Hats off to Caldwell and Jorgeson!
It’s easy to jump on a train that is already standing in the station. However, the climbing train of Tommy Caldwell and Kevin Jorgeson is still rolling. Pull by pull by pull towards the summit of the legendary granite rock El Capitan in Yosemite Valley. Since 27 December, for two weeks and a half now, the two Americans climb and hang in the 900-meter-high, mostly vertical, partly overhanging “Dawn Wall” – so named, because the South-East face of El Cap catches the first sunrays in the morning. Caldwell and Jorgeson are well on the way to free climbing the extremely challenging big wall for the first time. Means: They only use ropes, bolts, nuts or friends to avoid falling, not for climbing. Actually, don’t count your chickens before they hatch. But in this special case I do it and and take my hat off to Tommy and Kevin by now.
Without falling after eleven attempts
Most experts indicate that 36-year-old Caldwell and 30-year-old Jorgeson overcame the biggest difficulties of the wall. It took Jorgeson seven days alone to get past the challenges of pitch 15 (of 32) of the route. After eleven attempts he was finally able to climb that passage without falling. Caldwell had done it a few days earlier and waited patiently until his buddy mastered the extremely challenging part of the route too.
“It was such an intense and incredible thing to witness”, Tommy wrote on Facebook. Kevin was on the limit: “It took everything in my power to stay positive and resolved that I would succeed.” Now the happy end is within reach: Caldwell and Jorgeson are expected to climb up to the top of the wall at some point between Thursday and Sunday.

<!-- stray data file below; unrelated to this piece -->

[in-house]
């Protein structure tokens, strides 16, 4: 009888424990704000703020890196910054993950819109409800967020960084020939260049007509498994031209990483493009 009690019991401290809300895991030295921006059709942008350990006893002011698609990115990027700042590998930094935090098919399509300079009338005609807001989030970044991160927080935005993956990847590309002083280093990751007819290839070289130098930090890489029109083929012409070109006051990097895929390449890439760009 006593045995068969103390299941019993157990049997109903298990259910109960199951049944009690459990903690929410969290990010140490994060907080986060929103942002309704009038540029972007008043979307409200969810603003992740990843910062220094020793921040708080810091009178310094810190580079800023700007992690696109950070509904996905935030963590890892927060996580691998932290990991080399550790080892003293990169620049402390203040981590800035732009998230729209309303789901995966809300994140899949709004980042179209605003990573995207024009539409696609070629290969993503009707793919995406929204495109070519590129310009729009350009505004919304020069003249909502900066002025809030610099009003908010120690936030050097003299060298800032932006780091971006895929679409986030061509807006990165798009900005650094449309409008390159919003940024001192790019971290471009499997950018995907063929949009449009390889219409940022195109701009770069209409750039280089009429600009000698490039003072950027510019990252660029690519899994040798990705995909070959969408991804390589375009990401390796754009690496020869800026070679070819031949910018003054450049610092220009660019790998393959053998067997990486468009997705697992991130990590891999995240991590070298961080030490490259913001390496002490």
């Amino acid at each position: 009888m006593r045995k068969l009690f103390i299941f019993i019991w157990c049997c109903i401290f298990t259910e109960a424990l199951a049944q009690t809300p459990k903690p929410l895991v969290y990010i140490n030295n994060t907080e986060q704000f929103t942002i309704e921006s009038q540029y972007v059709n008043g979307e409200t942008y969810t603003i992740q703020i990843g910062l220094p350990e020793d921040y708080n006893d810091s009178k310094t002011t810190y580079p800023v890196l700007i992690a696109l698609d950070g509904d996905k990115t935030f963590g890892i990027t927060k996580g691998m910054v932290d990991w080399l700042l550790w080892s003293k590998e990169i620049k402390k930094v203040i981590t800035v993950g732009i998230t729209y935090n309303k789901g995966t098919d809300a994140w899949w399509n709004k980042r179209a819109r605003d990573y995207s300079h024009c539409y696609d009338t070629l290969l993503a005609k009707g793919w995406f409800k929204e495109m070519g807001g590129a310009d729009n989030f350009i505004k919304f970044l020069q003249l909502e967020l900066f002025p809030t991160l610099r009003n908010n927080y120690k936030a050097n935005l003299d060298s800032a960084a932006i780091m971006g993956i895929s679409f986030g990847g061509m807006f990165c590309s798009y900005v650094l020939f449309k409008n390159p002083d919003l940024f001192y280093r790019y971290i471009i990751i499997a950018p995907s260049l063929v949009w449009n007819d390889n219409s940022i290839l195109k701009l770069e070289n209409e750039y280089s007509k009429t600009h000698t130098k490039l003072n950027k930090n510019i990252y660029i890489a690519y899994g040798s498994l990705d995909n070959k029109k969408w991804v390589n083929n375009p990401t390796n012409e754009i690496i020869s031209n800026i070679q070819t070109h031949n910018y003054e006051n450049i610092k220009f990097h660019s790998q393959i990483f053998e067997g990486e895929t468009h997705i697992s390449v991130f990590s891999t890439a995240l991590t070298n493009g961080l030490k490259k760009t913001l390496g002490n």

Thomas Huber: “Crazy”
“I hope they are lucky with the weather”, German top climber Thomas Huber writes to me. He and his brother Alexander added many highlights to climbing in Yosemite. Thomas is following enthusiastically the progress of the two Americans: “Really crazy! I would be so pleased if they are able to complete their life project. Eight years!!!!! This is motivation!” That is how long Caldwell and Jorgeson worked for their dream to “free” the Dawn Wall. It was first climbed in 1970: The legendary Warren Harding and Dean Caldwell (no relation to Tommy) needed 28 days to succeed by aid climbing. It says everything about the difficulty of the route.
User joins climbing
This act of pioneering work on El Capitan already caused a sensation in the USA at that time, not only in the climbing scene. Today the whole world can visit Yosemite digitally. Almost daily Caldwell and Jorgeson post pictures and short texts on Facebook, Twitter or Instagram, in addition videos of their climb (see above) are published on YouTube. “That’s up to you”, Thomas Huber replies to my question, what he thinks about the intense media coverage of the project. “I’m on Facebook too, but I wouldn’t blog continually during an adventure such as this. In this regard I prefer old fashion. I think, for marketing it is even better to make people curious and to edit everything perfectly when it’s done. And then … Boooom!”
P.S.: If you want to follow the Dawn Wall Live Stream of gripped.com, here is the link.
Date14. January 2015 | 13:59
TagsDawn Wall, Dean Caldwell, El Capitan, Kevin Jorgeson, Thomas Huber, Tommy Caldwell, Warren Harding, Yosemite